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Was Mona Lisa's smile based on a man's?


Was Mona Lisa's smile based on a man's?

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An Italian art detective claims that Leonardo da Vinci used both a female and a male model to create the face of one of the world’s most famous paintings, the ‘Mona Lisa’.

He says the first model was Lisa Gherardini, known as Mona Lisa del Giocondo, and his second model was his long-time apprentice and lover, Gian Giacomo Caprotti, known as Salai.

Silvano Vinceti, head of the research group the National Committee for Cultural Heritage, based his findings on infra-red examinations of the Mona Lisa.

“There is one indisputable element of proof which can be seen, with the use of infrared technology, in the first layer of the painting of Mona Lisa,” he explains. “In that layer we can see that she was not smiling and joyful but looked melancholic and sad.”

Story has it that Gherardini looked sad at the sittings and her husband, a Florentine silk merchant who had commissioned the painting, hired clowns to try to make her smile. His efforts failed and Leonardo had to use another model to satisfy her husband’s requests. The investigative team compared Salai’s features from other Leonardo paintings to those of the Mona Lisa.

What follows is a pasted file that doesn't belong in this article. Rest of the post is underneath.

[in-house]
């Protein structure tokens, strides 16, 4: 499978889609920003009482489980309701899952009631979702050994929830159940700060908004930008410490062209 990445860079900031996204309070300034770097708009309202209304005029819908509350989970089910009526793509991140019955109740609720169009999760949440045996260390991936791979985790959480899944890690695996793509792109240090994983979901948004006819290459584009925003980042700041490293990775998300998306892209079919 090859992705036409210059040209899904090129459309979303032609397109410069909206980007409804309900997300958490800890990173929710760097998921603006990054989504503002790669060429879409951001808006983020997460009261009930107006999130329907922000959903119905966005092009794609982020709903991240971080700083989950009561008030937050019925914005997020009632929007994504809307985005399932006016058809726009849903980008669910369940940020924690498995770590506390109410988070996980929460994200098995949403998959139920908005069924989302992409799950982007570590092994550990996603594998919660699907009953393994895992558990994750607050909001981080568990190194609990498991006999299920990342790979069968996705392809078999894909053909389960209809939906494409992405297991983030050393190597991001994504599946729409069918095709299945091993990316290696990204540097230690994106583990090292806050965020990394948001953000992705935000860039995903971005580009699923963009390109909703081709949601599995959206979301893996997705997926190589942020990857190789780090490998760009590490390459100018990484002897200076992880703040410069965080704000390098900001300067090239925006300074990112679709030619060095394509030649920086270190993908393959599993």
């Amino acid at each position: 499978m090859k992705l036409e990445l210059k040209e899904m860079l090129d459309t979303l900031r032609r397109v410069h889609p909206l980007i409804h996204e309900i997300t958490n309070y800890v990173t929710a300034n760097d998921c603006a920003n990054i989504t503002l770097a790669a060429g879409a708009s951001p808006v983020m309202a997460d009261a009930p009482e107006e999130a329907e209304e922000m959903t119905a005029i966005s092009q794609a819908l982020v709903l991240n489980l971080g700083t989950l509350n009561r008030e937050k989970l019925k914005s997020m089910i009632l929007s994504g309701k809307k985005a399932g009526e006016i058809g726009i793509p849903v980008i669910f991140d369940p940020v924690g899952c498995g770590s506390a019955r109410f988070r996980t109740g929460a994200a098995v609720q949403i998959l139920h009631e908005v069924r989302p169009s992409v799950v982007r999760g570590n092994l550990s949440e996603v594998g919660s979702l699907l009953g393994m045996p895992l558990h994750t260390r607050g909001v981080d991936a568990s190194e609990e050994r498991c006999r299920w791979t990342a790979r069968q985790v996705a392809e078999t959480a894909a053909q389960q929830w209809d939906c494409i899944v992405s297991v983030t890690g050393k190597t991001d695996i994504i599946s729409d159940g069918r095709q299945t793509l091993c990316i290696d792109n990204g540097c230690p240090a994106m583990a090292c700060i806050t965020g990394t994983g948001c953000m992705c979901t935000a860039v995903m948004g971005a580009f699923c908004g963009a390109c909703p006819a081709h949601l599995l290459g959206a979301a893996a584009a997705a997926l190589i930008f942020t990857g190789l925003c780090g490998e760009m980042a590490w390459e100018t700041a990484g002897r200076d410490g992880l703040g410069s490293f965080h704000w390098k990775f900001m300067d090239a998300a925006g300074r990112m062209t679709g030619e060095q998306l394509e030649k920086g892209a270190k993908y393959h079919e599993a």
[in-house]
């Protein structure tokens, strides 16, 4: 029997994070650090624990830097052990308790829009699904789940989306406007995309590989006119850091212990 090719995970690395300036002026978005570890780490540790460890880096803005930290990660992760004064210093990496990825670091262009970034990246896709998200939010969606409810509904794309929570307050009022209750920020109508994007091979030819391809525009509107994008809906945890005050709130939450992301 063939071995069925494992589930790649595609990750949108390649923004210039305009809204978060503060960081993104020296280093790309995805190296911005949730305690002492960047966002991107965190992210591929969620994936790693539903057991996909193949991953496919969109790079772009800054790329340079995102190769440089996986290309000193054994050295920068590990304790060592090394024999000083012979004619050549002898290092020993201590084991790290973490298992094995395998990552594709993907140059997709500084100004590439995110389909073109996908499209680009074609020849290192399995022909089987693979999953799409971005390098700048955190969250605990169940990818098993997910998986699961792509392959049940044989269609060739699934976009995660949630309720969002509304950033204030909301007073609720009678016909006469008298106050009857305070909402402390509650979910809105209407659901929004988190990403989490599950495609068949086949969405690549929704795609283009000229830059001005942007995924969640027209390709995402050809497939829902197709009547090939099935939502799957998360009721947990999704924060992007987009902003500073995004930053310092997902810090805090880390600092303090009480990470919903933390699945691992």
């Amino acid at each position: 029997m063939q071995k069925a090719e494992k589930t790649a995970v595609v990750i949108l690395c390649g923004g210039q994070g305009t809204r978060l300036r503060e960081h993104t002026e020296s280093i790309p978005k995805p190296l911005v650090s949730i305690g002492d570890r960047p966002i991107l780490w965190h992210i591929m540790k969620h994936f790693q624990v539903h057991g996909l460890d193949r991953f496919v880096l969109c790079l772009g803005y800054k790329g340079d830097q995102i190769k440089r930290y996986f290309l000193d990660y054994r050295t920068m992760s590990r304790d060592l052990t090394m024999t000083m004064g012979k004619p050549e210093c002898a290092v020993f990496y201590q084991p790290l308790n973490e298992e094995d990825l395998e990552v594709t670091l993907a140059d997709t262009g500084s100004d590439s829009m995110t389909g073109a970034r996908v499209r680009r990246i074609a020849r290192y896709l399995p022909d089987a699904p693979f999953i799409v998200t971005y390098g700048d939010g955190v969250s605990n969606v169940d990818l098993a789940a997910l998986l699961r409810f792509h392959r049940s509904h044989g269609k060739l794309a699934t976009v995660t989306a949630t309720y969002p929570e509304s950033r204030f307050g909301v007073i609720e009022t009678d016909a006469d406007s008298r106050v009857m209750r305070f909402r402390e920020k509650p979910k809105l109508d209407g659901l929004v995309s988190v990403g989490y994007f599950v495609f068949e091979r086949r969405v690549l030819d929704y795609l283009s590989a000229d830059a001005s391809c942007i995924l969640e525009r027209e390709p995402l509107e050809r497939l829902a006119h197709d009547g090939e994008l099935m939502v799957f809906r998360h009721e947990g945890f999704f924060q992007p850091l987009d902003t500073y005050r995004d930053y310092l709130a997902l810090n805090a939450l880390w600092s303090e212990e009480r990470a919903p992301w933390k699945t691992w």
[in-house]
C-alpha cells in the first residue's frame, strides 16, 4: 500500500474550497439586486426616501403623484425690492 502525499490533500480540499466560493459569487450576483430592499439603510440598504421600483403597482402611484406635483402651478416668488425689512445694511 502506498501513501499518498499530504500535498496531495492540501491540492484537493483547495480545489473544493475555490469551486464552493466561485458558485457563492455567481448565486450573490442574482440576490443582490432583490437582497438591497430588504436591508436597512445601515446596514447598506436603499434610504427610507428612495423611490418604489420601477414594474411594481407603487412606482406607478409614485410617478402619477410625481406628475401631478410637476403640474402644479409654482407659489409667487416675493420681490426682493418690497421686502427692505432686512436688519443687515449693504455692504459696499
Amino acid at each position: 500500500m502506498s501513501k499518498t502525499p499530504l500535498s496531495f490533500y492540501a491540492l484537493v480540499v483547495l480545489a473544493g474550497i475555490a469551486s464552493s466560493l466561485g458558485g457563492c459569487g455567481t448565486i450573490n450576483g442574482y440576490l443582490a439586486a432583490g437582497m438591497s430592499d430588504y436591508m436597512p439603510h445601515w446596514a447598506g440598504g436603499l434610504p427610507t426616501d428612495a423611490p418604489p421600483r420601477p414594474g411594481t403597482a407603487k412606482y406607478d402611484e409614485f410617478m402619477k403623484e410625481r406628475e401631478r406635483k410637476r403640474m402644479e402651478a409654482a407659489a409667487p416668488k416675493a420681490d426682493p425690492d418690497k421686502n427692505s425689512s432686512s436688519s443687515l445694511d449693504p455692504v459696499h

“We have used all the paintings in which Leonardo used Salai as a model and compared them to the Mona Lisa and certain details correspond perfectly,” says Silvano Vinceti. “So, he used two models and then added creative details, that came from his own imagination. I believe that this goes with a long-time fascination of Leonardo’s, which was the subject of androgyny. In other words, for Leonardo, the perfect person was a combination of a man and a woman.”

What’s believed to be the remains of Lisa Gherardini were discovered last year by researchers excavating under a centuries-old convent in Florence. The bones, which included a femur, are believed to date back to around the time she died, in July 1542, at the age of 63.

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